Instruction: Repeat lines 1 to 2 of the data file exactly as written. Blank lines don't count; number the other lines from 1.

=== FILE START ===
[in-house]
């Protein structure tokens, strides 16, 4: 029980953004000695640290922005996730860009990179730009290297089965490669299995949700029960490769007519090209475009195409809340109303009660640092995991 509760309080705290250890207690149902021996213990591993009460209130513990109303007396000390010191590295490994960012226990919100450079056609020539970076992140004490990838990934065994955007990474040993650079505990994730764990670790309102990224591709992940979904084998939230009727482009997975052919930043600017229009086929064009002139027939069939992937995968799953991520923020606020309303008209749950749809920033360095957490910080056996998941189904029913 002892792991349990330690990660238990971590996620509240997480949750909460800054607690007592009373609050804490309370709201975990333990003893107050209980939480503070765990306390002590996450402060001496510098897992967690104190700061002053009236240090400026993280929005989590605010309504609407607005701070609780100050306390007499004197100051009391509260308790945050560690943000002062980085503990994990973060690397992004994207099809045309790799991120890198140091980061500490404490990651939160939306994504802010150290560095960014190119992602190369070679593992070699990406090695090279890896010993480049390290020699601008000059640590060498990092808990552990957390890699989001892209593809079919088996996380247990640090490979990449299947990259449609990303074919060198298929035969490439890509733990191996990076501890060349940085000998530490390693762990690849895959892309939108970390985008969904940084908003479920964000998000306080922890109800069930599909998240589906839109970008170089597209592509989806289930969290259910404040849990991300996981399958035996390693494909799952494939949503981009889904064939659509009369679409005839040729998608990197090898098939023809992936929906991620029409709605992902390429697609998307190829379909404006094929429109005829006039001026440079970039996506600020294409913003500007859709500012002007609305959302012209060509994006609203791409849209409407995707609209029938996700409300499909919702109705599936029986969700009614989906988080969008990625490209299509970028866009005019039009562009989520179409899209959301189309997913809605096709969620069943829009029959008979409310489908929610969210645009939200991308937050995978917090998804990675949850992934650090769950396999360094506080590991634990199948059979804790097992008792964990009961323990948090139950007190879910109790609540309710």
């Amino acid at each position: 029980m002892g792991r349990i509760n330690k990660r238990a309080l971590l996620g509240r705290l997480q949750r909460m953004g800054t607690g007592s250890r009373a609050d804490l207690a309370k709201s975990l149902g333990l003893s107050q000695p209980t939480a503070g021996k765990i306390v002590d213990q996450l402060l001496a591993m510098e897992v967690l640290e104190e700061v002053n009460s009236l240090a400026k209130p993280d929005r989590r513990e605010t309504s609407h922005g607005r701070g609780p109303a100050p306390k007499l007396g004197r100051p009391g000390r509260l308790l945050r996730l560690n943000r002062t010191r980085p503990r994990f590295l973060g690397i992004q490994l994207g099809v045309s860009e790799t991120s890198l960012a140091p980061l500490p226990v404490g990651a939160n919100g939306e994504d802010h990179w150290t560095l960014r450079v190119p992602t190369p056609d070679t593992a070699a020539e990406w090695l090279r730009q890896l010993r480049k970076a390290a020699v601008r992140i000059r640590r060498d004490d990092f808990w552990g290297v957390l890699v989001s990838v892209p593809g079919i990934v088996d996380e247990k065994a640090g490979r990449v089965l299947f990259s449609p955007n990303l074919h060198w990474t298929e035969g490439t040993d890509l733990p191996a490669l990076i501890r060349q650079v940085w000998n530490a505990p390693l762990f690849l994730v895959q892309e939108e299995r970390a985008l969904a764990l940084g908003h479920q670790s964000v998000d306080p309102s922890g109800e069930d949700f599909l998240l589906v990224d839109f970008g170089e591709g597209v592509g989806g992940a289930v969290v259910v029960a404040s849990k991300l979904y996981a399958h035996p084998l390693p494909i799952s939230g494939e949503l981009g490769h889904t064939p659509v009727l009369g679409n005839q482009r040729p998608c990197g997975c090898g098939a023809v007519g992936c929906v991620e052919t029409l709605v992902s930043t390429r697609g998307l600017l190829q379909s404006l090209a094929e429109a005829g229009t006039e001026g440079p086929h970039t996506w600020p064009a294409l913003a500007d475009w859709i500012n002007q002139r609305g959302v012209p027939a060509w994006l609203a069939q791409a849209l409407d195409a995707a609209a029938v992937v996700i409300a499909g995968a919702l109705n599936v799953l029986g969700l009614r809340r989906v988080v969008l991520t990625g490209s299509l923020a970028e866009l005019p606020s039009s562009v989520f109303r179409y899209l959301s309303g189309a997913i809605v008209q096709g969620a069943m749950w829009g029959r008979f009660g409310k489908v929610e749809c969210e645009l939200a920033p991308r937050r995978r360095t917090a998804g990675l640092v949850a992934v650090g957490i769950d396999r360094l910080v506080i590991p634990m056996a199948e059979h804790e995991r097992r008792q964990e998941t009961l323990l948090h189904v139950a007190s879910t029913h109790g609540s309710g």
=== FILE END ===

[in-house]
């Protein structure tokens, strides 16, 4: 029980953004000695640290922005996730860009990179730009290297089965490669299995949700029960490769007519090209475009195409809340109303009660640092995991 509760309080705290250890207690149902021996213990591993009460209130513990109303007396000390010191590295490994960012226990919100450079056609020539970076992140004490990838990934065994955007990474040993650079505990994730764990670790309102990224591709992940979904084998939230009727482009997975052919930043600017229009086929064009002139027939069939992937995968799953991520923020606020309303008209749950749809920033360095957490910080056996998941189904029913 002892792991349990330690990660238990971590996620509240997480949750909460800054607690007592009373609050804490309370709201975990333990003893107050209980939480503070765990306390002590996450402060001496510098897992967690104190700061002053009236240090400026993280929005989590605010309504609407607005701070609780100050306390007499004197100051009391509260308790945050560690943000002062980085503990994990973060690397992004994207099809045309790799991120890198140091980061500490404490990651939160939306994504802010150290560095960014190119992602190369070679593992070699990406090695090279890896010993480049390290020699601008000059640590060498990092808990552990957390890699989001892209593809079919088996996380247990640090490979990449299947990259449609990303074919060198298929035969490439890509733990191996990076501890060349940085000998530490390693762990690849895959892309939108970390985008969904940084908003479920964000998000306080922890109800069930599909998240589906839109970008170089597209592509989806289930969290259910404040849990991300996981399958035996390693494909799952494939949503981009889904064939659509009369679409005839040729998608990197090898098939023809992936929906991620029409709605992902390429697609998307190829379909404006094929429109005829006039001026440079970039996506600020294409913003500007859709500012002007609305959302012209060509994006609203791409849209409407995707609209029938996700409300499909919702109705599936029986969700009614989906988080969008990625490209299509970028866009005019039009562009989520179409899209959301189309997913809605096709969620069943829009029959008979409310489908929610969210645009939200991308937050995978917090998804990675949850992934650090769950396999360094506080590991634990199948059979804790097992008792964990009961323990948090139950007190879910109790609540309710």